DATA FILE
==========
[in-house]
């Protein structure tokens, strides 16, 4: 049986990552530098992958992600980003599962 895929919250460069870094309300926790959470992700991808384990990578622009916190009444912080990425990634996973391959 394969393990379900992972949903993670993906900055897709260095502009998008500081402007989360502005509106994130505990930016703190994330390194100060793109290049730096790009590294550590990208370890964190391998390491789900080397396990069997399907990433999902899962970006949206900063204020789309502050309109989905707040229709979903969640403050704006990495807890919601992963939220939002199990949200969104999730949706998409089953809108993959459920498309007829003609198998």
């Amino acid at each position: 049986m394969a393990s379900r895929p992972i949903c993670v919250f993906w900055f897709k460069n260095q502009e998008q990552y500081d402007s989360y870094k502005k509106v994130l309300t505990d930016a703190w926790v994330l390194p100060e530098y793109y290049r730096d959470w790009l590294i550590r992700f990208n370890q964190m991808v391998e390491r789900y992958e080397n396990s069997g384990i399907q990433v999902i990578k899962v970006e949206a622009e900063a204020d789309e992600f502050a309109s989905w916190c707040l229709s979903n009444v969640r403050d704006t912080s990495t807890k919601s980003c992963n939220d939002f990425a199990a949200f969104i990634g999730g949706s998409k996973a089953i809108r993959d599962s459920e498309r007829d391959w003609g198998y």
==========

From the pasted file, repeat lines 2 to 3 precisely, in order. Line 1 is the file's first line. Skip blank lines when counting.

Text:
């Protein structure tokens, strides 16, 4: 049986990552530098992958992600980003599962 895929919250460069870094309300926790959470992700991808384990990578622009916190009444912080990425990634996973391959 394969393990379900992972949903993670993906900055897709260095502009998008500081402007989360502005509106994130505990930016703190994330390194100060793109290049730096790009590294550590990208370890964190391998390491789900080397396990069997399907990433999902899962970006949206900063204020789309502050309109989905707040229709979903969640403050704006990495807890919601992963939220939002199990949200969104999730949706998409089953809108993959459920498309007829003609198998």
């Amino acid at each position: 049986m394969a393990s379900r895929p992972i949903c993670v919250f993906w900055f897709k460069n260095q502009e998008q990552y500081d402007s989360y870094k502005k509106v994130l309300t505990d930016a703190w926790v994330l390194p100060e530098y793109y290049r730096d959470w790009l590294i550590r992700f990208n370890q964190m991808v391998e390491r789900y992958e080397n396990s069997g384990i399907q990433v999902i990578k899962v970006e949206a622009e900063a204020d789309e992600f502050a309109s989905w916190c707040l229709s979903n009444v969640r403050d704006t912080s990495t807890k919601s980003c992963n939220d939002f990425a199990a949200f969104i990634g999730g949706s998409k996973a089953i809108r993959d599962s459920e498309r007829d391959w003609g198998y």